In Depth

What does furloughing mean and who is eligible?

Scheme to keep workers in their jobs goes live today

The UK government’s scheme to help employers retain staff during the coronavirus pandemic comes into effect today.

Under the Coronavirus Job Retention Scheme, the government will pay 80% of furloughed workers’ wages, up to £2,500 a month, if they are put on leave as a result of the outbreak.

Chancellor Rishi Sunak said: “We promised support would be available by the end of April - today, we deliver our promise.” 

The new system can process up to 450,000 applications an hour, and eligible employers should then receive the money within six days, reports the BBC.

Adam Marshall, director general of the British Chambers of Commerce, said: “With April's payday approaching, it is essential that the application process is smooth and that payments are made as soon as possible.

“Any delay would exacerbate the cash crisis many companies are facing and could threaten jobs and businesses.” 

Sunak announced last week that the scheme would be extended by a further month, to the end of June. The extension comes amid signs that the government plans to keep the country in lockdown late into that month.

What is furloughing?

Furloughing is granting – or mandating – a leave of absence for a worker. A furloughed worker is someone who remains employed in their regular job, but has been told to stop working.

The government has announced special arrangements for employees furloughed because of the coronavirus crisis.

What has the government made available?

Under the new Coronavirus Job Retention Scheme, every employer in the UK is encouraged to keep their workers on with access to government support.

All UK employers can get support to continue paying 80% of the salaries of employees’ who would otherwise have been laid off during the coronavirus outbreak because employers could not cover staff costs.

If your employer makes you a furloughed worker, they can claim a grant of up to 80% of your wages up to a cap of £2,500 per month. Your employer can choose to top your salary up to its normal amount out of their own funds.

For full-time and part-time salaried employees, the employee’s actual salary before tax, as of 28 February 2020, should be used to calculate the 80%.

Who can claim?

Any UK organisation with employees can apply, including:

  • businesses
  • charities
  • recruitment agencies (agency workers paid through PAYE)
  • public authorities

The scheme will also cover employees who were made redundant since 28 February 2020, but have been re-hired by their employer after the government’s announcement of support.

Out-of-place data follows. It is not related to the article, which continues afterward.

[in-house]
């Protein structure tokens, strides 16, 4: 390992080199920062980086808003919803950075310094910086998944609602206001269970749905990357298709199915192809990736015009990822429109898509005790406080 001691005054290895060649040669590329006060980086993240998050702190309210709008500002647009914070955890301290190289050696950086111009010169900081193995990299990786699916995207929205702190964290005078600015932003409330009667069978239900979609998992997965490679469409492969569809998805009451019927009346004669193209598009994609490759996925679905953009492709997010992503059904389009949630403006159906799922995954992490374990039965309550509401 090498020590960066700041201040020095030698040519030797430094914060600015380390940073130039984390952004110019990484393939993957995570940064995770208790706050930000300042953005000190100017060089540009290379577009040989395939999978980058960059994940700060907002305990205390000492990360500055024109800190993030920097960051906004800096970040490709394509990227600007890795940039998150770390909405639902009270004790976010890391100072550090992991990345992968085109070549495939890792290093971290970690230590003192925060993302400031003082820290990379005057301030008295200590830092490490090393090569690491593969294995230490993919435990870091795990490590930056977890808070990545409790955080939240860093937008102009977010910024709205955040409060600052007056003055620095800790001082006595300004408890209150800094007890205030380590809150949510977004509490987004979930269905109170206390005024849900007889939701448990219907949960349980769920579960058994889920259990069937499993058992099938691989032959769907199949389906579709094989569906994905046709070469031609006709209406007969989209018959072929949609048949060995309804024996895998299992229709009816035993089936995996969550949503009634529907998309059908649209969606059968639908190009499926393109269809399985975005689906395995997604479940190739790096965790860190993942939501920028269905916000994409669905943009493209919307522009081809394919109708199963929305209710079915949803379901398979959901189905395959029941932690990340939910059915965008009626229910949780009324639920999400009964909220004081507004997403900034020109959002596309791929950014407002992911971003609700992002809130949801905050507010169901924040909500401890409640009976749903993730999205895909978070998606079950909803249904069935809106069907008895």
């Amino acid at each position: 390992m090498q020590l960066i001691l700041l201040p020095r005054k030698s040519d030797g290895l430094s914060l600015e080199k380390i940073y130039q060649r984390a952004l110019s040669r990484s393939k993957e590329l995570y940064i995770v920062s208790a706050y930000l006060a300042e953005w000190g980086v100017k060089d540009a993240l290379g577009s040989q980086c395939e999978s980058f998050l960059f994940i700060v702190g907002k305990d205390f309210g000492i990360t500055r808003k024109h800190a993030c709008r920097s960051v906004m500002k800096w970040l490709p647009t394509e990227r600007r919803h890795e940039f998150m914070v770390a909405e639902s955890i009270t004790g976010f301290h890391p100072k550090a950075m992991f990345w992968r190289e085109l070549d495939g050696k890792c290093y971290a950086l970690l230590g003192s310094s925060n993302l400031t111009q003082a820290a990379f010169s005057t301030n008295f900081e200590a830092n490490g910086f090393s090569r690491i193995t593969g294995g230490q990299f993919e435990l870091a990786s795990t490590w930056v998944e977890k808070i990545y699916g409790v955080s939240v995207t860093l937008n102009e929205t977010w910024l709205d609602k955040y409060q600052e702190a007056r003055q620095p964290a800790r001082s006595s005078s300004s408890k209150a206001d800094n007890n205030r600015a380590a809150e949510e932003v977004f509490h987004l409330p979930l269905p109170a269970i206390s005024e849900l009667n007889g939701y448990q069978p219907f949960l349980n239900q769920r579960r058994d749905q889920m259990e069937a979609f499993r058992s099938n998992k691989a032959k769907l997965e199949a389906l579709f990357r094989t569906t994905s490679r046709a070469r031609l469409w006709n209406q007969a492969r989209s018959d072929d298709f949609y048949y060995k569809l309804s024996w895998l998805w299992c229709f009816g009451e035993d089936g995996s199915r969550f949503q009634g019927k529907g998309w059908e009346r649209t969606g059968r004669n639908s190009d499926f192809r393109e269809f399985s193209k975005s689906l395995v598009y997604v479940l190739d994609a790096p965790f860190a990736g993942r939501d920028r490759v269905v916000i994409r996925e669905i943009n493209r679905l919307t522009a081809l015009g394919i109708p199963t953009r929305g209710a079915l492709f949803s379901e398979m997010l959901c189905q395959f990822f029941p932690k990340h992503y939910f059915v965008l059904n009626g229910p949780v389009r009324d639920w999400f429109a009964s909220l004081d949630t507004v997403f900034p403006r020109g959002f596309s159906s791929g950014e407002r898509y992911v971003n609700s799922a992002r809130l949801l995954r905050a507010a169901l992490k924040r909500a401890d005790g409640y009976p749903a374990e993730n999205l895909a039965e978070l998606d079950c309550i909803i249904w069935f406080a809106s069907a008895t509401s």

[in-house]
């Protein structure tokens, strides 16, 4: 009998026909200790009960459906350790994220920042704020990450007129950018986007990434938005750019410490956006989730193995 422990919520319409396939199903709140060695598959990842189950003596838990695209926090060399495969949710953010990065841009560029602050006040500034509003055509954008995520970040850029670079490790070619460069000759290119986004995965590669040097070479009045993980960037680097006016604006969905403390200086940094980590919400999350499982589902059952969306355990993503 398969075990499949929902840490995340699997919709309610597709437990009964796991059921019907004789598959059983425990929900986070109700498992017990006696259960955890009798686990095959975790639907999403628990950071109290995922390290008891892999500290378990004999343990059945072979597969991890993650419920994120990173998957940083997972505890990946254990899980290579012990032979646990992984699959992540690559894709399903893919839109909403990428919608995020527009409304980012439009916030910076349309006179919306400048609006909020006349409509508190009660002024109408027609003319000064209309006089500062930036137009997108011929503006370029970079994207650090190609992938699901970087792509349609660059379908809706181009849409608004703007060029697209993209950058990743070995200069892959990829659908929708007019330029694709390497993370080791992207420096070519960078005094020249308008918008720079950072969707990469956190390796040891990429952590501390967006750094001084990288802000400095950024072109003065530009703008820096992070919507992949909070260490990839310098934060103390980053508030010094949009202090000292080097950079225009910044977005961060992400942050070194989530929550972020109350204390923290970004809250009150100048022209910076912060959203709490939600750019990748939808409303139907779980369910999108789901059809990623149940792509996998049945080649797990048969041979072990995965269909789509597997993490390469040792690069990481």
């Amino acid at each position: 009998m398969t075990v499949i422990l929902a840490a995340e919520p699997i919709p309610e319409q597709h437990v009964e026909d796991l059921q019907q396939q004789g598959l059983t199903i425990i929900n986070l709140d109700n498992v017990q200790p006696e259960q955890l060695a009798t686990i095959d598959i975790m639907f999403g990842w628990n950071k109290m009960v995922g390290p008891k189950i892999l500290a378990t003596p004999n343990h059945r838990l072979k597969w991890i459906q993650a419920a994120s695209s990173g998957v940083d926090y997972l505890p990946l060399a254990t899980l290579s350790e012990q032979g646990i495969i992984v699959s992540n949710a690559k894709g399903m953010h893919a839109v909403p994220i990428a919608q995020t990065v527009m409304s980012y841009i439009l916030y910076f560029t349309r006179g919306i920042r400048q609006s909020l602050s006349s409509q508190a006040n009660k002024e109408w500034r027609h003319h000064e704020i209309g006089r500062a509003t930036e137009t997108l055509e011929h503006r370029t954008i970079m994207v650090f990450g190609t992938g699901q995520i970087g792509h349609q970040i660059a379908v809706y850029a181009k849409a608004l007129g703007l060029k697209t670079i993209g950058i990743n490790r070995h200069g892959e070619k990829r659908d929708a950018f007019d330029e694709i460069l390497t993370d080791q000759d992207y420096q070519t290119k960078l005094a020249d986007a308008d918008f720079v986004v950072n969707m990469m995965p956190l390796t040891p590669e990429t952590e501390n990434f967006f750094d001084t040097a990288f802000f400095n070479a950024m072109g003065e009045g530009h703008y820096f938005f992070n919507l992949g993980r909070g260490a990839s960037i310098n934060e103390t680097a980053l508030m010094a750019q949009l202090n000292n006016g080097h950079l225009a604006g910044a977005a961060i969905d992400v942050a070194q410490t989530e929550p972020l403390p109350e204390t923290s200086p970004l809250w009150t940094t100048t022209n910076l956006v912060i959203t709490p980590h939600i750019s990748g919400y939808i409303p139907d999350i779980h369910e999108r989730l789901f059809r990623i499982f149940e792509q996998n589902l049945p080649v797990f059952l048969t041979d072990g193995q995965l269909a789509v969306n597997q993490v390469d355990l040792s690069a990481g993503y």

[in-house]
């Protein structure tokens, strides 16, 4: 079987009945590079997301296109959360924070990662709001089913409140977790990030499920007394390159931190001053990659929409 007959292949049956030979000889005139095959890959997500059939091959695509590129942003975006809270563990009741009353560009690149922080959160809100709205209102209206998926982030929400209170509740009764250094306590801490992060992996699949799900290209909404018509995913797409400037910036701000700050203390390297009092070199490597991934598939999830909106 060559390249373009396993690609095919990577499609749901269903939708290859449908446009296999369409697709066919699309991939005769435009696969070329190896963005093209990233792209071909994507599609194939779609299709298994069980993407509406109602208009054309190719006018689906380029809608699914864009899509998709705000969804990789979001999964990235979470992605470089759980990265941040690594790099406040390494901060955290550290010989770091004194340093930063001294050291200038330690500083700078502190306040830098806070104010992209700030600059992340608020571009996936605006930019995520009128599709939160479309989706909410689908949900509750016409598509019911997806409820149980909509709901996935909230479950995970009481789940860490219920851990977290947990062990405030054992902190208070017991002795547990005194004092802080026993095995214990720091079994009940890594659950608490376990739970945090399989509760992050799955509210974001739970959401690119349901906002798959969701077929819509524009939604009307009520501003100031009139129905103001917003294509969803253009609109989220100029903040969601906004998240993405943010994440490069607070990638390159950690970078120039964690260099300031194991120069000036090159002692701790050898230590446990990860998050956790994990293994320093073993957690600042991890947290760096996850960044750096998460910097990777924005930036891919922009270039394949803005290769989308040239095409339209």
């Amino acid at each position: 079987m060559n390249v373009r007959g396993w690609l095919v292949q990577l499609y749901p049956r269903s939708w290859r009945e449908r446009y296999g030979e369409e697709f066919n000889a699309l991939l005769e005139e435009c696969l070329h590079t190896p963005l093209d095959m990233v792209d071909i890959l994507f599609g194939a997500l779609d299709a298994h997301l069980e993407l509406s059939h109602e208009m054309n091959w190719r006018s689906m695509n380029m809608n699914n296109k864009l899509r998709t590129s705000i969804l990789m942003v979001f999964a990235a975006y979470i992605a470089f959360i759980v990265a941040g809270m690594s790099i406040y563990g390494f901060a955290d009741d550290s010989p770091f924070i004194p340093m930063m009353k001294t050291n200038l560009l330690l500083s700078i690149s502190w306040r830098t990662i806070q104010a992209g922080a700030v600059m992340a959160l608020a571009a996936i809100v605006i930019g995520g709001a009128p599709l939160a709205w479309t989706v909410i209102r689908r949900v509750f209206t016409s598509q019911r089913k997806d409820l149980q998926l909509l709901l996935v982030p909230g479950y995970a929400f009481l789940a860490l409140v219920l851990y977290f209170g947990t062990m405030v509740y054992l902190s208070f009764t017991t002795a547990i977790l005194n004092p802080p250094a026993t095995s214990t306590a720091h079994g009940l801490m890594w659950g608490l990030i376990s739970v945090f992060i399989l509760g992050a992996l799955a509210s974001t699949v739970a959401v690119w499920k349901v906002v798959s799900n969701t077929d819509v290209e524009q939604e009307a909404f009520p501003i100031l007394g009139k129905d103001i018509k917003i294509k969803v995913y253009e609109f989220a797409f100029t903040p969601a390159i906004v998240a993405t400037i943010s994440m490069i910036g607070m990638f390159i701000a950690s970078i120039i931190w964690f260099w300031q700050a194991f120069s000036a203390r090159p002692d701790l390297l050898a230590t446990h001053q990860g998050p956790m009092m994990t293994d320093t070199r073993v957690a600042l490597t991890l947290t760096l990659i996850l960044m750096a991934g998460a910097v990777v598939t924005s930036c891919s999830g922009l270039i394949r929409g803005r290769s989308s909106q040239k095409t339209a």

Employees who are “shielding” in line with public health guidance – for instance, those over 75 or with underlying health conditions – can be placed on furlough.

Employees cannot work for their employer while they are furloughed, even on a part-time or reduced-hours basis.

Who will miss out?

New employees hired after 28 February 2020 cannot be furloughed or claimed for in accordance with this scheme, says the government website.

This apparent loophole has been blamed for the sacking of a number of full-time staff who had recently changed jobs. Sky News last month reported speaking to “dozens of workers who started new roles in the days and weeks after the cut-off point” and were subsequently laid off.

However, the government has now changed the scheme so that “people who were furloughed after starting a new job after this date can ask their previous employer to re-employ them in order for them to receive 80% of their former salary”, says Personnel Today.

“It has also been clarified that employees can start a new job for another employer while on furlough, but only if contractually allowed by the organisation that has put them on furlough,” adds the free-access HR website.

Diane Gilhooley, global head of employment, labour and pensions at law firm Eversheds Sutherland, said the scheme was now closer to an employee income protection scheme, rather than a redundancy avoidance scheme.

“The Job Retention Scheme was originally announced with the aim of helping employers severely affected by the pandemic to preserve jobs and avoid redundancies.

“The updated guidance restates the original purpose, but then extends the scheme to situations falling outside this purpose,” she said.

How can employers make the claim?

To access the Coronavirus Job Retention Scheme, employers must designate specific employees as “furloughed workers” and notify them of their status.

They will then have to apply through an online HMRC portal.

Employers can submit only one claim at least every three weeks, which is the minimum length an employee can be furloughed for.

Claims can be backdated until 1 March if applicable.

Once HMRC has received your claim and you are eligible for the grant, it will make a BACS payment to a UK bank account.

Employers must then pay the employee all the grant that is received.

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